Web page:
Asia Pacific

Australia criticizes China's pressure on Qantas to list Taiwan as a territory

Reuters, AFP-JIJI

Australian Foreign Minister Julie Bishop on Tuesday criticized China for pressuring Qantas Airways Ltd. to change its website to refer to Taiwan as a Chinese territory, in comments likely to ramp up tensions between the two countries.

Qantas said Monday it had decided to comply with a request from Beijing to remove references on their websites or in other material that suggest Taiwan, Hong Kong and Macau are part of countries independent from China.

The Chinese Civil Aviation Administration sent a notice to 36 foreign airlines in April, asking them to comply with Beijing’s standards of referring to Taiwan, Hong Kong and Macau as Chinese territories.

Despite Taiwan having been governed separately for about seven decades, with its own government and own military, China considers the democratic island a renegade part of its territory to be brought back into the fold, by force if necessary.

In late May, several foreign airlines were still listing Taiwan as a country, including Qantas, Australia’s national carrier.

Qantas CEO Alan Joyce told reporters at an annual meeting of global airlines in Sydney that “our intention is to meet the requirements,” but there were some technical delays.

“We have some complexity to work through. This is not just a Qantas airline, it’s a Qantas Group piece that needs to be adjusted,” Qantas International chief Alison Webster added.

She said the carrier had been given an extension to make the changes.

Australia’s government already adheres to the “One China” policy, which means it does not recognize Taiwan as a country.

However, Bishop said in an emailed statement that how Qantas structured its website was a matter for the company.

“Private companies should be free to conduct their usual business operations free from political pressure of governments,” she said.

Her comments were later echoed by Deputy Prime Minister Michael McCormack and Defense Minister Marise Payne, who said businesses should make their own decisions.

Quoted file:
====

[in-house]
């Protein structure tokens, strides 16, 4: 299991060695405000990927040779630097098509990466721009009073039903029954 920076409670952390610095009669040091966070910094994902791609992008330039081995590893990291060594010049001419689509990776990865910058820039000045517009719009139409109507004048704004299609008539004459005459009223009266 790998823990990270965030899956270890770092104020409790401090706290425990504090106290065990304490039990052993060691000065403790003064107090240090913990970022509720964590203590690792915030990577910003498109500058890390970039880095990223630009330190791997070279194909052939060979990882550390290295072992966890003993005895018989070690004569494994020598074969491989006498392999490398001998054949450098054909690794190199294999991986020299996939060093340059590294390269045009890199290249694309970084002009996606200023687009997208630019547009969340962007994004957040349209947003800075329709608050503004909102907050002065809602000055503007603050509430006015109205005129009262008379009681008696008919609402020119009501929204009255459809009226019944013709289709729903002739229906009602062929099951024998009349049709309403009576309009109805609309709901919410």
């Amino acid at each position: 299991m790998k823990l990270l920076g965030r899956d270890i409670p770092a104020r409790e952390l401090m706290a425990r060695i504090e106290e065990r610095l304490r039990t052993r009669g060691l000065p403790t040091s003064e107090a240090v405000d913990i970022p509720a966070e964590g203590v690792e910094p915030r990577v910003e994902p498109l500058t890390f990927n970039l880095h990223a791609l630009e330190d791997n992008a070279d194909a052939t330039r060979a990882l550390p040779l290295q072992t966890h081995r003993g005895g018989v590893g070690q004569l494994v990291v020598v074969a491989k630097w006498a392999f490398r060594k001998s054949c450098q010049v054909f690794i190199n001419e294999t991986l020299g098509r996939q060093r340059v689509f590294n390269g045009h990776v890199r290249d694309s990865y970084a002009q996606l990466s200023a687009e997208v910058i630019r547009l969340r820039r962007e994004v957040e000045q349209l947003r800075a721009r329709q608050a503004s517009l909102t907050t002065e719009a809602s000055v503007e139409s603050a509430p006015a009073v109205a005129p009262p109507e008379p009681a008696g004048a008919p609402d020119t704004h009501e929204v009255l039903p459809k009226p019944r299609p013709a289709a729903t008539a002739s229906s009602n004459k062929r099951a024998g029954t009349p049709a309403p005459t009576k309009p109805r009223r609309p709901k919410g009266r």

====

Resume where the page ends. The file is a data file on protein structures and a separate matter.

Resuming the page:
Sino-Australian relations have soured in recent months, just two years into a free trade pact, after Canberra accused Beijing of interfering in its domestic affairs.

Prime Minister Malcolm Turnbull referenced “disturbing reports of Chinese meddling” when he announced plans in late 2017 to introduce tough new legislation to limit foreign influence, including a ban on offshore political donations.

China denied the allegations, and lodged a formal diplomatic protest.

Despite sustained Australian lobbying, the row intensified last month when Australia’s Treasury Wine Estates Ltd., the world’s biggest listed winemaker, said it faced delays at Chinese customs and Canberra said “four or five” other wine exporters had since experienced similar problems.

Before the latest comments, analysts had suggested Australia may be forced into offering a concession to Beijing, such as allowing Huawei Technologies Co. Ltd. to bid to build the country’s 5G telecommunications network.

Such a move would mark a significant about-turn after Canberra banned the Chinese company from bidding to build Australia’s broadband network in 2012, citing concerns over Huawei’s rumored close ties to China’s government.

Australia has yet to rule Huawei out of the running, and the Chinese firm has ramped up public lobbying.

“Companies like Huawei are privately owned, not owned by any committee or any government, and should be looked at and put into a competitive tendering,” John Lord, chairman of Huawei’s Australia unit, told Australian Broadcasting Corp. radio on Monday.